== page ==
During a break at the seminar, S. and I discussed our "second acts". Mine is this, the Social Media Smith. Hers is TBD - she currently works as a human resources professional for a major New York university. But she had a lightbulb moment at the conference. While chatting with a master gardener who helps customers design their gardens, S. realized that this was something she could do. She could be a garden coach. This means that she wouldn't have to the actual work - mulching, weeding, watering, raking. More importantly, her job would be to help clients create the type of garden they wanted, and cansustain. S can help them understand what plants work best for their location; how and when to plant; and help them create a garden that is uniquely theirs, and that suits their location, time, tastes, and efforts.

I had an epiphany, too. I realized that this is exactly what I hope to do with my clients - help them create meaningful customer engagement through social media, without doing it for them. Instead, I want to empower my clients to build engagement in a sustainable way - in a way that suits their time, efforts, and personality.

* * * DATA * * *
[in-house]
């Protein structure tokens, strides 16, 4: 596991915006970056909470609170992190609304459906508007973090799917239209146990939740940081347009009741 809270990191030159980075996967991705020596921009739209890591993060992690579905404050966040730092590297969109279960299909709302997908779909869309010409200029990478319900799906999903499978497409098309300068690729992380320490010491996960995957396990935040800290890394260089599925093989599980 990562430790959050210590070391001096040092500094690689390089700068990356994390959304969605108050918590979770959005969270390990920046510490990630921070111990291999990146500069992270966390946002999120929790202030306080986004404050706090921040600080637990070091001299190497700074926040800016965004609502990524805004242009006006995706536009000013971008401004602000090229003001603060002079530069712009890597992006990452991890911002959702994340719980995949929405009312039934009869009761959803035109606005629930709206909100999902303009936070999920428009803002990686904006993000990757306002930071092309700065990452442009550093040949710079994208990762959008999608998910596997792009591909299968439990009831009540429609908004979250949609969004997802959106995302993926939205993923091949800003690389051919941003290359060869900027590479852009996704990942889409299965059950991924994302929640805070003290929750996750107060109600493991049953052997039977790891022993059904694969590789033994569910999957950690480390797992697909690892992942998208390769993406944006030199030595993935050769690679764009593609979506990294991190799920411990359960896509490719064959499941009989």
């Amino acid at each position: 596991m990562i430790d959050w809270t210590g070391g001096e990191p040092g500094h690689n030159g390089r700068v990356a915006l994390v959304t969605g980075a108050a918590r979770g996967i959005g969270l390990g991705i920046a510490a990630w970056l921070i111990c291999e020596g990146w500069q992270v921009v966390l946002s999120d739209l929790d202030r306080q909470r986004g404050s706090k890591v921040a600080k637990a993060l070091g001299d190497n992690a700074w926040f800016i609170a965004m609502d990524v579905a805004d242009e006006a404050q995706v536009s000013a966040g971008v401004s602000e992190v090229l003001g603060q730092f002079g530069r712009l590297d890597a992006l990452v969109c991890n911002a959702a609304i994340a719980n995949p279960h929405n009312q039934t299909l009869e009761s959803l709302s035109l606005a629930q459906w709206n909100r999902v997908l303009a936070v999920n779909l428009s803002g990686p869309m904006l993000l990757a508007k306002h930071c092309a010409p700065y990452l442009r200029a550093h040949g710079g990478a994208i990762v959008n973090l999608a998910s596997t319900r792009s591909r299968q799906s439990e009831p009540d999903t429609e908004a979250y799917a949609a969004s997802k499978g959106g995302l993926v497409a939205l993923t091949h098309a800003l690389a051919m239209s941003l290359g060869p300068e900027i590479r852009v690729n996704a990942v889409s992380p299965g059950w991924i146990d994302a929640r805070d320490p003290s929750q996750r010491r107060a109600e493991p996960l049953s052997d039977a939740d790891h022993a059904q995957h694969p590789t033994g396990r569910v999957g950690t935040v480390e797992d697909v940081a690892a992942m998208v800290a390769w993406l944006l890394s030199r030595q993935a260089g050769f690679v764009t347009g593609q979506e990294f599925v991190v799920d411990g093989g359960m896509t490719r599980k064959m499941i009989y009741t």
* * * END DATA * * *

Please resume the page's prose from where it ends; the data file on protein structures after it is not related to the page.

There is absolutely nothing wrong with hiring someone to do the work for you, be it gardening or social media. That, too, is part of understanding the limits of your time and resources, and in fact outsourcing your social media work may be necessary while you are growing your business. Many larger organizations have entire teams dedicated to creating and sharing content on social media. Outsourcing gardening or social media will still have good results in the end - a beautiful garden or an active online community.

On the other hand, no matter how good your hired gardener or social media specialist is, they are not you. You are the voice of your business. You understand best how to convey your message. And, as with a garden, your presence in your online community is key to helping grow that community into one in which you engage with sincerity and meaning.

Moreover, if you are not part of the development of your garden or community, you may find yourself needing to step in and do something yourself - replace a flowering shrub or address an angry customer in an online forum - and you may not have the tools or knowledge to do it. That's not to say that you can never do these things, but you may lose precious time while you figure out next steps.